In this collection ECFR experts address the challenges and opportunities for Europe of the Trump White House.
Voices in favour of screening incoming Chinese investment dominate debate in Europe.
Contrast between Trump’s outbursts and Putin’s restraint shows that Russia’s illiberal worldview still dwarves America’s alt-right.
An open letter to European leaders
As Tehran and Washington are relapsing into the rhetoric of war and conflict, Europe should focus on minimizing confrontation between them.
Mark Leonard discusses with Jeremy Shapiro, Anthony Dworkin & Mattia Toaldo how the EU should respond to Trump's immigration ban.
Ukraine's prospects are under threat from developments on both sides of the Atlantic.
Mark Leonard speaks with Ruth Citrin, Ellie Geranmayeh and Hugh Lovatt on the cards that the EU can play if the U.S. walks away from the table.
Rather than trying to duplicate NATO, the EU should instead focus on 'hybrid defence'.
There is no longer any real hope of deposing Assad. Europe must instead work towards an ugly deal that salvages something for the Syrian people.
“Go and love yourself” is essentially Mr. Trump’s message to his European allies.
What do EU countries think of Donald Trump's victory?
Before January, Europeans should make preparations to safeguard the UN, again.
Mark Leonard speaks with Jeremy Shapiro, Asli Aydintasbas and Josef Janning about reactions to Trump’s electoral triumph from the UK, Germany and Turkey.
Trump’s worldview is viewed as more likely to accommodate Russia’s ‘spheres of influence’ but his unpredictability is as much a worry for the Kremlin as it is for others.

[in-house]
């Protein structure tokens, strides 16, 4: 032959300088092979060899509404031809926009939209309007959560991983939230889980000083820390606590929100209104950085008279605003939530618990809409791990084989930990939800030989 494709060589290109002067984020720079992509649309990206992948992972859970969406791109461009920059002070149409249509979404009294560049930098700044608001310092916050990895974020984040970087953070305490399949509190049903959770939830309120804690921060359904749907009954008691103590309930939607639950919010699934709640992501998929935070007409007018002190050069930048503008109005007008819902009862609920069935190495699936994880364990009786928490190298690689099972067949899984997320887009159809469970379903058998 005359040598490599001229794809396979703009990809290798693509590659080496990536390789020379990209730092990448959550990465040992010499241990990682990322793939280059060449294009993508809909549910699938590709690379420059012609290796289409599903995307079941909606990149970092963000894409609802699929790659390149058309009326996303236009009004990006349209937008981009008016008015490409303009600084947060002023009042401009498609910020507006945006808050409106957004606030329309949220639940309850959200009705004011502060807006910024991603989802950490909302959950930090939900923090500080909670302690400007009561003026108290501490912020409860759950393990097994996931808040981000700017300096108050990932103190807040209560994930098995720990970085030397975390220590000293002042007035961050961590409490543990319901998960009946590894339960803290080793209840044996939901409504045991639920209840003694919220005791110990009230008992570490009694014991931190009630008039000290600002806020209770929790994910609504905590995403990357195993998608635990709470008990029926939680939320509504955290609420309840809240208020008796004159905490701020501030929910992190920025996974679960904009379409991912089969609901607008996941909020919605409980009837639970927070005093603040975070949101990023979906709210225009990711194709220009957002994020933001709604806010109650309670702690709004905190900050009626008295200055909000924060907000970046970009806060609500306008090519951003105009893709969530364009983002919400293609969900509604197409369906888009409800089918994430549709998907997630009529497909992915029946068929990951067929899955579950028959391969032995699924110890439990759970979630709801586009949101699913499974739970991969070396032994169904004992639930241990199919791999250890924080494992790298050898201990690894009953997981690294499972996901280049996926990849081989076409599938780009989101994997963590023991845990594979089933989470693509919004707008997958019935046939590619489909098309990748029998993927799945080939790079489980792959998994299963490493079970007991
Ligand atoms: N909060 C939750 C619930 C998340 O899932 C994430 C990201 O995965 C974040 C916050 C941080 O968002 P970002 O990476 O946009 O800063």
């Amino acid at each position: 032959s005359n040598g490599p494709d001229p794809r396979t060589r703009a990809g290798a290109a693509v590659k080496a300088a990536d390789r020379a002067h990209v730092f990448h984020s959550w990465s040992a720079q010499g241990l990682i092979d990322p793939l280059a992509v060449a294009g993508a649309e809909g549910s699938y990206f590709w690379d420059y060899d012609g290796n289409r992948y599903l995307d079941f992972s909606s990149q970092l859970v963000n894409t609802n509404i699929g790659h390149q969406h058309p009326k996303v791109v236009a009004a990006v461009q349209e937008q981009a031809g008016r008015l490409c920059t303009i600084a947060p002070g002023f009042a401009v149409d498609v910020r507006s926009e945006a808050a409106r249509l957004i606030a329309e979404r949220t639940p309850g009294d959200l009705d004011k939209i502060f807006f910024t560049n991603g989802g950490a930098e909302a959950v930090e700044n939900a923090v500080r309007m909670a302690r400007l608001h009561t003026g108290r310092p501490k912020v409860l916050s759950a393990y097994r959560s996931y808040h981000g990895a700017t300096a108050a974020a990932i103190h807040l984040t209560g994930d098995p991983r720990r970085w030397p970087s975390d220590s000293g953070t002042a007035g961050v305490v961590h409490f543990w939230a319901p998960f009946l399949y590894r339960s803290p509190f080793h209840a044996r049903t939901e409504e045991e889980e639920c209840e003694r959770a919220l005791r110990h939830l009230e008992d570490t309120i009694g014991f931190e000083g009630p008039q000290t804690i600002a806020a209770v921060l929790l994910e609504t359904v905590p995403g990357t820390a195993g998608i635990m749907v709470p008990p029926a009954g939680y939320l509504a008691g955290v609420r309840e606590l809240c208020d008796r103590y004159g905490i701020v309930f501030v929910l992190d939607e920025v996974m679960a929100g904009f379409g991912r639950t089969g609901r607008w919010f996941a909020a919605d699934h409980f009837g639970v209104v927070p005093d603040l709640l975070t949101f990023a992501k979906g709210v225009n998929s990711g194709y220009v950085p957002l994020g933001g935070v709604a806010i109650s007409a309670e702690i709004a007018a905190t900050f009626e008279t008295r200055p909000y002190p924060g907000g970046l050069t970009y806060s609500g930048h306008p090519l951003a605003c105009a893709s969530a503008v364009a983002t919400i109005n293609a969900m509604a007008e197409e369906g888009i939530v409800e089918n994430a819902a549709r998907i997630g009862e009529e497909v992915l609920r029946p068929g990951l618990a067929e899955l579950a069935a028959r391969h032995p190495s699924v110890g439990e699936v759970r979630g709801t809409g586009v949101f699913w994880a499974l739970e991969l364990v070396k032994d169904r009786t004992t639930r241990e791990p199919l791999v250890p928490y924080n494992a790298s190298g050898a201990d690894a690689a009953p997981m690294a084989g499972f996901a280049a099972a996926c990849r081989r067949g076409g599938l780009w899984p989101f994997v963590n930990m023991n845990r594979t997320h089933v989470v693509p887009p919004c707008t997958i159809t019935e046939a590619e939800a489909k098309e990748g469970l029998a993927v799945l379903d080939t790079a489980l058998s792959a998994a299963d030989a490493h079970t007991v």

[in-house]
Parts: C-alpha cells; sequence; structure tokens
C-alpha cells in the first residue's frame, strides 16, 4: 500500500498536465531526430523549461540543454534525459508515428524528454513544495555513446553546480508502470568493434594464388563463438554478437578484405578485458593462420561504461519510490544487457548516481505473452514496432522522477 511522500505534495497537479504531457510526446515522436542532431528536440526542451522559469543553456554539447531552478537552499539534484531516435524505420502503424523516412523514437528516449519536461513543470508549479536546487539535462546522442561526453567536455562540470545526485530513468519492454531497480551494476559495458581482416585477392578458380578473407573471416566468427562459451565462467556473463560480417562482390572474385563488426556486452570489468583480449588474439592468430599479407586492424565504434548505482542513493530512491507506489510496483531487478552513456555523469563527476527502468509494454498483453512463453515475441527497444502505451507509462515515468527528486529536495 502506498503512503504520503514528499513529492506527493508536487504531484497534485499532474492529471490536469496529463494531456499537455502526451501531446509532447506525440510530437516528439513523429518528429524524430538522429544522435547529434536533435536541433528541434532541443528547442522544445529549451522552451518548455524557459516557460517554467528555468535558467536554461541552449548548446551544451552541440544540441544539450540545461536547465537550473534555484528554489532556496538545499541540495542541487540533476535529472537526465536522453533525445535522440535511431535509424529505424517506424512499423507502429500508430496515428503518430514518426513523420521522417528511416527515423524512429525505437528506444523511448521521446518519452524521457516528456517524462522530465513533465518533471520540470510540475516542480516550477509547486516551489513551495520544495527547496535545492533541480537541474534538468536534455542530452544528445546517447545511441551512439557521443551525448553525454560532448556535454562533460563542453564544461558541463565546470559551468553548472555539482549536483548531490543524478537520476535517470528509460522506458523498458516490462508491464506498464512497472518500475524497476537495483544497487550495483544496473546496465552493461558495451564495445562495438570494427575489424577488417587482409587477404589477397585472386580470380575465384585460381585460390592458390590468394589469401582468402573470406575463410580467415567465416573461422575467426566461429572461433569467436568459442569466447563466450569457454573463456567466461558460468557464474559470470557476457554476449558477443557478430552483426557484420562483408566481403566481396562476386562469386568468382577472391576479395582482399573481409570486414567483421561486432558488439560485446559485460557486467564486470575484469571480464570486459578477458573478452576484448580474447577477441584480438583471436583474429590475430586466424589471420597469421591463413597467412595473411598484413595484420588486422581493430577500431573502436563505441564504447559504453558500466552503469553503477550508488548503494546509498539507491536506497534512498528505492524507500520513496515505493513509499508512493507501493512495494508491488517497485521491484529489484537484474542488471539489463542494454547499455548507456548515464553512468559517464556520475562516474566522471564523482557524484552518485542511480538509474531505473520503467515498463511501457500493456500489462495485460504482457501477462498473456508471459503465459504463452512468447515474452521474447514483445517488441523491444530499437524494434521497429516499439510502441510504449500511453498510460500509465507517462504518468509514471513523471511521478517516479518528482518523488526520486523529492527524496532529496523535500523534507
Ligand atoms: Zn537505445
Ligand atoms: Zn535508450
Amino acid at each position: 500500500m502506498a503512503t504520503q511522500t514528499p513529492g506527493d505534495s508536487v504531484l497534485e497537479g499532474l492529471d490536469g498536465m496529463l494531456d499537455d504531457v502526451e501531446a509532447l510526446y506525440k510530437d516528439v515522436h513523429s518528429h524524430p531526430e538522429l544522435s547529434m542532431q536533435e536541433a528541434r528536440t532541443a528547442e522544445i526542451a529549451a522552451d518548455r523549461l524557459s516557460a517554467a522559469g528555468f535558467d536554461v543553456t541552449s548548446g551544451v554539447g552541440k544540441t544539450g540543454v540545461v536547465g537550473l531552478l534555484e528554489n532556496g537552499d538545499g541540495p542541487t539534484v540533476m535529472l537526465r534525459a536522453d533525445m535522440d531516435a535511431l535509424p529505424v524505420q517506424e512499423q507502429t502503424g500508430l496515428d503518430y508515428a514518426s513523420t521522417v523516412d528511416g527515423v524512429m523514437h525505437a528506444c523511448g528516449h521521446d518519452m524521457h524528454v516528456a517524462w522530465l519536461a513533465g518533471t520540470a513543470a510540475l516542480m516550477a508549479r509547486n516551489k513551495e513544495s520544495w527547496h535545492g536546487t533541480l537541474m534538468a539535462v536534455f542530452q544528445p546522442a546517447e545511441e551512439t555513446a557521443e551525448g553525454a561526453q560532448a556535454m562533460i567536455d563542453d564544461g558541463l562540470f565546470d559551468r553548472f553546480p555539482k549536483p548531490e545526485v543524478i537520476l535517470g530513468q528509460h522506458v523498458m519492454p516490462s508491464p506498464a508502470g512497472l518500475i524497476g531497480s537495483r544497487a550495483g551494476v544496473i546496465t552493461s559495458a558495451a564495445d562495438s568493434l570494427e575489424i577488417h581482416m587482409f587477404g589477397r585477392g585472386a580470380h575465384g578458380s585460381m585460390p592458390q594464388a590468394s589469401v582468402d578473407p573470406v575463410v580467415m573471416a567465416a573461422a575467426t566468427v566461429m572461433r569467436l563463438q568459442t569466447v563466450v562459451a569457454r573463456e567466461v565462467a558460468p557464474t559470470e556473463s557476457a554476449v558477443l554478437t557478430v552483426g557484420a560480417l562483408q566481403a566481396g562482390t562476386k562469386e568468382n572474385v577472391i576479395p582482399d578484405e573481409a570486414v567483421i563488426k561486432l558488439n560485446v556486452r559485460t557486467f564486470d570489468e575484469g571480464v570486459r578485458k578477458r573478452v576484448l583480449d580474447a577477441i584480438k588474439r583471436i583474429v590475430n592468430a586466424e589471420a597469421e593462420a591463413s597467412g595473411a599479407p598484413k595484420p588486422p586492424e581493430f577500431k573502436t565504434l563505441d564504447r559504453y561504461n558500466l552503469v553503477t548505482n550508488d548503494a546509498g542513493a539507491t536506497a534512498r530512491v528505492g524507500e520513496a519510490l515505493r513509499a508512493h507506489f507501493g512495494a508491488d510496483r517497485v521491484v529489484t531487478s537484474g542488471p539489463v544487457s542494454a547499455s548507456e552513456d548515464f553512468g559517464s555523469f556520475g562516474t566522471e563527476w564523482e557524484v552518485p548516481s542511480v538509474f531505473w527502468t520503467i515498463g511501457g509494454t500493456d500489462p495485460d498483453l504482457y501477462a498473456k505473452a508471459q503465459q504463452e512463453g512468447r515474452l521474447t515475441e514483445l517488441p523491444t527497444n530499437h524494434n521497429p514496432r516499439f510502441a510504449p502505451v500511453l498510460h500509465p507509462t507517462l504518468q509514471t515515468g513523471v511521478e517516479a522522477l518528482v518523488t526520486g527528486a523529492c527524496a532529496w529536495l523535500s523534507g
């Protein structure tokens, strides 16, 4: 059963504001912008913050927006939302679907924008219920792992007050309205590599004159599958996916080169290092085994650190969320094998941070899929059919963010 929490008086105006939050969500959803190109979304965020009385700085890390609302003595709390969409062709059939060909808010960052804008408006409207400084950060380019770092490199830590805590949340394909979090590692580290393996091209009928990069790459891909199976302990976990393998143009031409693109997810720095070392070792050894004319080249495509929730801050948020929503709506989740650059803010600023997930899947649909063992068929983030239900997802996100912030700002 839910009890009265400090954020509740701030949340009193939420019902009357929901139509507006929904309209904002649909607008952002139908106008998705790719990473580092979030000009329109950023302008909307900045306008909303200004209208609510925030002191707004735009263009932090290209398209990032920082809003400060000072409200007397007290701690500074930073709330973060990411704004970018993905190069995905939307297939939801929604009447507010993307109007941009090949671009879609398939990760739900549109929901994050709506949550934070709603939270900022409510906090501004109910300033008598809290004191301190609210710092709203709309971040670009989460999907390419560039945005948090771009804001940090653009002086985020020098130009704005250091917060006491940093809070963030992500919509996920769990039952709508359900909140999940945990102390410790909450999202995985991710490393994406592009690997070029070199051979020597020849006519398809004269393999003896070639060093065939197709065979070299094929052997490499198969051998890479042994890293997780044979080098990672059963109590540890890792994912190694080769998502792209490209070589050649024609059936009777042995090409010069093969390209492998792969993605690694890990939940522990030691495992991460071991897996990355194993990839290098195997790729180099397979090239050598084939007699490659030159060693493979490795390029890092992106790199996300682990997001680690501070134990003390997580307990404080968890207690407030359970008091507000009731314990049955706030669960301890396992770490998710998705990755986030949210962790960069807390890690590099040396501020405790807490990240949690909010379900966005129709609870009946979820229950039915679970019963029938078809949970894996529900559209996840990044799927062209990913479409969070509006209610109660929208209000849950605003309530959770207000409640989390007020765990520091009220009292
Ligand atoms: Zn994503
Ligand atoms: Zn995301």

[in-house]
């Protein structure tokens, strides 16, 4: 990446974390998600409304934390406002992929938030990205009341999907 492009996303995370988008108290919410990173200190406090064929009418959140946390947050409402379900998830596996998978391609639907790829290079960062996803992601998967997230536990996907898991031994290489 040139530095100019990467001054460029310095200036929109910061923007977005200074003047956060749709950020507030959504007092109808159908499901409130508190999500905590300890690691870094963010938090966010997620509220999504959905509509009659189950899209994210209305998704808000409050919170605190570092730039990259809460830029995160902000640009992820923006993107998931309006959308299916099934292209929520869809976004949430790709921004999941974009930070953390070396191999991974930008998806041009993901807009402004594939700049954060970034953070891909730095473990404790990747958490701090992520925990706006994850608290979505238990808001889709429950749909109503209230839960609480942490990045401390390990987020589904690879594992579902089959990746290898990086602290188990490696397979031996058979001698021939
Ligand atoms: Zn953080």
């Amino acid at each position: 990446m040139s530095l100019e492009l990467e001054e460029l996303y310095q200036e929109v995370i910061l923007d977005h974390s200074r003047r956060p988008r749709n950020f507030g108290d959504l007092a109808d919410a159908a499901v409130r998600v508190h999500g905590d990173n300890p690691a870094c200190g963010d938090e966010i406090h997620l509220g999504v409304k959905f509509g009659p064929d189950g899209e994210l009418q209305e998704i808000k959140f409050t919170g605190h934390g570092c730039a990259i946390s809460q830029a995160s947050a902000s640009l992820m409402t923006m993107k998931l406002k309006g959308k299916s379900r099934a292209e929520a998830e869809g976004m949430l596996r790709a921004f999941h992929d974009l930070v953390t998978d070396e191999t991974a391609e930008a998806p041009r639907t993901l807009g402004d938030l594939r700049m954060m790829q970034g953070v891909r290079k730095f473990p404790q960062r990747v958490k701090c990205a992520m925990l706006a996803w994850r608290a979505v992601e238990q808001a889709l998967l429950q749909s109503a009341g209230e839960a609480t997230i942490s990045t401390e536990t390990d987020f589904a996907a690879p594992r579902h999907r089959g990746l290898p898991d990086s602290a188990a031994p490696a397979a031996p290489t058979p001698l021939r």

Jeremy Shapiro and Leslie Vinjamuri analyse Donald Trump's election victory.
What are the expectations and concerns of Americans and Europeans regarding President Trump?
The transatlantic relationship is likely to face difficult challenges whatever the result of the US election.
Mark Leonard discusses Trump, NATO and the new power couple, Russia and Iran.
After Donald Trump’s failed candidacy, Trumpism lay dormant, awaiting the right messenger. In 2036, that candidate emerged from the most obvious of places: the Trump family.
How will the outcome of the most consequential US election since WWII affect dossiers such as Ukraine and Syria? Thomas Wright of the Brookings Institution gives his analysis.
Democrat’s illness likely to reinforce electorate’s collective sense of despair.
Hillary Clinton is unlikely to have a hawkish foreign policy once she will be president and her priorities will be very different.
Trump’s businessman’s approach to foreign policy promises stability to no one.